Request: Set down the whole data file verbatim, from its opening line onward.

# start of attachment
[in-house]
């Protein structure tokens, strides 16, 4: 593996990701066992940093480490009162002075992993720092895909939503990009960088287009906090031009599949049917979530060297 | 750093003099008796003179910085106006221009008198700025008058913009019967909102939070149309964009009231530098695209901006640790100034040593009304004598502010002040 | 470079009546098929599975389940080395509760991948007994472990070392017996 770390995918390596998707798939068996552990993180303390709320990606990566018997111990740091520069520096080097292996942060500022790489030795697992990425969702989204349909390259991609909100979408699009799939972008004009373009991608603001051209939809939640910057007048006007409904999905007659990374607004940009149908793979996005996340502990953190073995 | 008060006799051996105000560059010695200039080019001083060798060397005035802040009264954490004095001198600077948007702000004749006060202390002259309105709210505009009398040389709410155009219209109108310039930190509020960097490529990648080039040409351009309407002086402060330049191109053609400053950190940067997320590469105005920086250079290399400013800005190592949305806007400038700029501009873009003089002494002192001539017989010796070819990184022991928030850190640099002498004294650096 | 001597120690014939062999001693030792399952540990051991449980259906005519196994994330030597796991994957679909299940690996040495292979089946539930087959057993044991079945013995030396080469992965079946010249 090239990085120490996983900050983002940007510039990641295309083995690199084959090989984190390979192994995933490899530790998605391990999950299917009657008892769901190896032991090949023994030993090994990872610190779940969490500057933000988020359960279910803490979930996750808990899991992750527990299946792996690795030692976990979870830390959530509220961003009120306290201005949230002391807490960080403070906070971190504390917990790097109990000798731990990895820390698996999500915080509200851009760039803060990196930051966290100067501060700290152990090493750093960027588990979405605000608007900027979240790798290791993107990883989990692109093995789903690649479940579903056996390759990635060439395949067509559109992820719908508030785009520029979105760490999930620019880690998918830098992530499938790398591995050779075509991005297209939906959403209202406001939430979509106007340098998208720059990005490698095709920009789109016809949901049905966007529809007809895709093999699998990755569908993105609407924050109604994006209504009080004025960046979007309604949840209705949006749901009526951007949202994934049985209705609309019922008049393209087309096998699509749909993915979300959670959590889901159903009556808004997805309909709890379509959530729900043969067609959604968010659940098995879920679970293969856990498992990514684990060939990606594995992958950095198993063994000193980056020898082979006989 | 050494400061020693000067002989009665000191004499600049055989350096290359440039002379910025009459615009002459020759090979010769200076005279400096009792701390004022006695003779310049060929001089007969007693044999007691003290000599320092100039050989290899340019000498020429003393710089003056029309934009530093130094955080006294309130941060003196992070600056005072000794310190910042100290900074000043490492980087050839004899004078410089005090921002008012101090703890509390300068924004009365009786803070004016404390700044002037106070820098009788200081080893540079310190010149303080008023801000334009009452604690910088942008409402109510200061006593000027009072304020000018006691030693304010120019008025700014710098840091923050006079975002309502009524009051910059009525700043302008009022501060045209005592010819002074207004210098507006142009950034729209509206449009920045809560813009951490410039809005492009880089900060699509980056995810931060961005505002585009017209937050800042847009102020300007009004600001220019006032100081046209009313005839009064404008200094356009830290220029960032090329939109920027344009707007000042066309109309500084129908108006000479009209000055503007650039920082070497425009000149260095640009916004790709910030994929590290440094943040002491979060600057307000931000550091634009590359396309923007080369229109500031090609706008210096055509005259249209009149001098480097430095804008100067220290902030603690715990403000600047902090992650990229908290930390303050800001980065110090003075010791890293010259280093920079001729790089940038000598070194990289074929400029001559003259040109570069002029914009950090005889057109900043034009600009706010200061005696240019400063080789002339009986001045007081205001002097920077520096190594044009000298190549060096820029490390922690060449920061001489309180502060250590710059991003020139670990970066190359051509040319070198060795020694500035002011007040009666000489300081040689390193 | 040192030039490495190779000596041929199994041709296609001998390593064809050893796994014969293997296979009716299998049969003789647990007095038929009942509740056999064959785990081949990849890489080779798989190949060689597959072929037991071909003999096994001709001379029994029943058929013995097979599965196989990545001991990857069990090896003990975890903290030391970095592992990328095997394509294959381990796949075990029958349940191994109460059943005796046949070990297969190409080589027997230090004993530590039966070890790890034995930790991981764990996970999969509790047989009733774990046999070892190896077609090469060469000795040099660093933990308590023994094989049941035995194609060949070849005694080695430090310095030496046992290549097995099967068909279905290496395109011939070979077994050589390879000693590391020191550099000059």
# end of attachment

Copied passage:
[in-house]
């Protein structure tokens, strides 16, 4: 593996990701066992940093480490009162002075992993720092895909939503990009960088287009906090031009599949049917979530060297 | 750093003099008796003179910085106006221009008198700025008058913009019967909102939070149309964009009231530098695209901006640790100034040593009304004598502010002040 | 470079009546098929599975389940080395509760991948007994472990070392017996 770390995918390596998707798939068996552990993180303390709320990606990566018997111990740091520069520096080097292996942060500022790489030795697992990425969702989204349909390259991609909100979408699009799939972008004009373009991608603001051209939809939640910057007048006007409904999905007659990374607004940009149908793979996005996340502990953190073995 | 008060006799051996105000560059010695200039080019001083060798060397005035802040009264954490004095001198600077948007702000004749006060202390002259309105709210505009009398040389709410155009219209109108310039930190509020960097490529990648080039040409351009309407002086402060330049191109053609400053950190940067997320590469105005920086250079290399400013800005190592949305806007400038700029501009873009003089002494002192001539017989010796070819990184022991928030850190640099002498004294650096 | 001597120690014939062999001693030792399952540990051991449980259906005519196994994330030597796991994957679909299940690996040495292979089946539930087959057993044991079945013995030396080469992965079946010249 090239990085120490996983900050983002940007510039990641295309083995690199084959090989984190390979192994995933490899530790998605391990999950299917009657008892769901190896032991090949023994030993090994990872610190779940969490500057933000988020359960279910803490979930996750808990899991992750527990299946792996690795030692976990979870830390959530509220961003009120306290201005949230002391807490960080403070906070971190504390917990790097109990000798731990990895820390698996999500915080509200851009760039803060990196930051966290100067501060700290152990090493750093960027588990979405605000608007900027979240790798290791993107990883989990692109093995789903690649479940579903056996390759990635060439395949067509559109992820719908508030785009520029979105760490999930620019880690998918830098992530499938790398591995050779075509991005297209939906959403209202406001939430979509106007340098998208720059990005490698095709920009789109016809949901049905966007529809007809895709093999699998990755569908993105609407924050109604994006209504009080004025960046979007309604949840209705949006749901009526951007949202994934049985209705609309019922008049393209087309096998699509749909993915979300959670959590889901159903009556808004997805309909709890379509959530729900043969067609959604968010659940098995879920679970293969856990498992990514684990060939990606594995992958950095198993063994000193980056020898082979006989 | 050494400061020693000067002989009665000191004499600049055989350096290359440039002379910025009459615009002459020759090979010769200076005279400096009792701390004022006695003779310049060929001089007969007693044999007691003290000599320092100039050989290899340019000498020429003393710089003056029309934009530093130094955080006294309130941060003196992070600056005072000794310190910042100290900074000043490492980087050839004899004078410089005090921002008012101090703890509390300068924004009365009786803070004016404390700044002037106070820098009788200081080893540079310190010149303080008023801000334009009452604690910088942008409402109510200061006593000027009072304020000018006691030693304010120019008025700014710098840091923050006079975002309502009524009051910059009525700043302008009022501060045209005592010819002074207004210098507006142009950034729209509206449009920045809560813009951490410039809005492009880089900060699509980056995810931060961005505002585009017209937050800042847009102020300007009004600001220019006032100081046209009313005839009064404008200094356009830290220029960032090329939109920027344009707007000042066309109309500084129908108006000479009209000055503007650039920082070497425009000149260095640009916004790709910030994929590290440094943040002491979060600057307000931000550091634009590359396309923007080369229109500031090609706008210096055509005259249209009149001098480097430095804008100067220290902030603690715990403000600047902090992650990229908290930390303050800001980065110090003075010791890293010259280093920079001729790089940038000598070194990289074929400029001559003259040109570069002029914009950090005889057109900043034009600009706010200061005696240019400063080789002339009986001045007081205001002097920077520096190594044009000298190549060096820029490390922690060449920061001489309180502060250590710059991003020139670990970066190359051509040319070198060795020694500035002011007040009666000489300081040689390193 | 040192030039490495190779000596041929199994041709296609001998390593064809050893796994014969293997296979009716299998049969003789647990007095038929009942509740056999064959785990081949990849890489080779798989190949060689597959072929037991071909003999096994001709001379029994029943058929013995097979599965196989990545001991990857069990090896003990975890903290030391970095592992990328095997394509294959381990796949075990029958349940191994109460059943005796046949070990297969190409080589027997230090004993530590039966070890790890034995930790991981764990996970999969509790047989009733774990046999070892190896077609090469060469000795040099660093933990308590023994094989049941035995194609060949070849005694080695430090310095030496046992290549097995099967068909279905290496395109011939070979077994050589390879000693590391020191550099000059």